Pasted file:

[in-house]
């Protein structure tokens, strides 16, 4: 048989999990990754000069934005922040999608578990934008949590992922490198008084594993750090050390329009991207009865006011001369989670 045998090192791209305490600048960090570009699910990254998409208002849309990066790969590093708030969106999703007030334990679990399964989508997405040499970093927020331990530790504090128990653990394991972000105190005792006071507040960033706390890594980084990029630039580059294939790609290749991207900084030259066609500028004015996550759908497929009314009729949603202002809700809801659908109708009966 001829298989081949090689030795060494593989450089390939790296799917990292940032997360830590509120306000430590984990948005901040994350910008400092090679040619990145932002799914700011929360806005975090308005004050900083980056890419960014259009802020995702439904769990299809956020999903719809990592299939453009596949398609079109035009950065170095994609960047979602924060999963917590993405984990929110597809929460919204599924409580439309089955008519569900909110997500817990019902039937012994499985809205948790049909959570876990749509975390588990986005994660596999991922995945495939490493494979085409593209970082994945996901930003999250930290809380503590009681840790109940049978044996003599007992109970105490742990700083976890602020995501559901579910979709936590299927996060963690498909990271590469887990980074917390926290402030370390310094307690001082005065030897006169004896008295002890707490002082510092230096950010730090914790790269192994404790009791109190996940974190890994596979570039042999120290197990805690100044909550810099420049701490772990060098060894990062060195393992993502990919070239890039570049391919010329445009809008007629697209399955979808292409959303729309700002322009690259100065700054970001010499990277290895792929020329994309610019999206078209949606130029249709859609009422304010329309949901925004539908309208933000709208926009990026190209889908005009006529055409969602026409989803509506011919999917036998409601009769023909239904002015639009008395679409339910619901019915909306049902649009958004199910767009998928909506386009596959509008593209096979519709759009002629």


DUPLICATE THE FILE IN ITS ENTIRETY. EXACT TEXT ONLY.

[in-house]
């Protein structure tokens, strides 16, 4: 048989999990990754000069934005922040999608578990934008949590992922490198008084594993750090050390329009991207009865006011001369989670 045998090192791209305490600048960090570009699910990254998409208002849309990066790969590093708030969106999703007030334990679990399964989508997405040499970093927020331990530790504090128990653990394991972000105190005792006071507040960033706390890594980084990029630039580059294939790609290749991207900084030259066609500028004015996550759908497929009314009729949603202002809700809801659908109708009966 001829298989081949090689030795060494593989450089390939790296799917990292940032997360830590509120306000430590984990948005901040994350910008400092090679040619990145932002799914700011929360806005975090308005004050900083980056890419960014259009802020995702439904769990299809956020999903719809990592299939453009596949398609079109035009950065170095994609960047979602924060999963917590993405984990929110597809929460919204599924409580439309089955008519569900909110997500817990019902039937012994499985809205948790049909959570876990749509975390588990986005994660596999991922995945495939490493494979085409593209970082994945996901930003999250930290809380503590009681840790109940049978044996003599007992109970105490742990700083976890602020995501559901579910979709936590299927996060963690498909990271590469887990980074917390926290402030370390310094307690001082005065030897006169004896008295002890707490002082510092230096950010730090914790790269192994404790009791109190996940974190890994596979570039042999120290197990805690100044909550810099420049701490772990060098060894990062060195393992993502990919070239890039570049391919010329445009809008007629697209399955979808292409959303729309700002322009690259100065700054970001010499990277290895792929020329994309610019999206078209949606130029249709859609009422304010329309949901925004539908309208933000709208926009990026190209889908005009006529055409969602026409989803509506011919999917036998409601009769023909239904002015639009008395679409339910619901019915909306049902649009958004199910767009998928909506386009596959509008593209096979519709759009002629």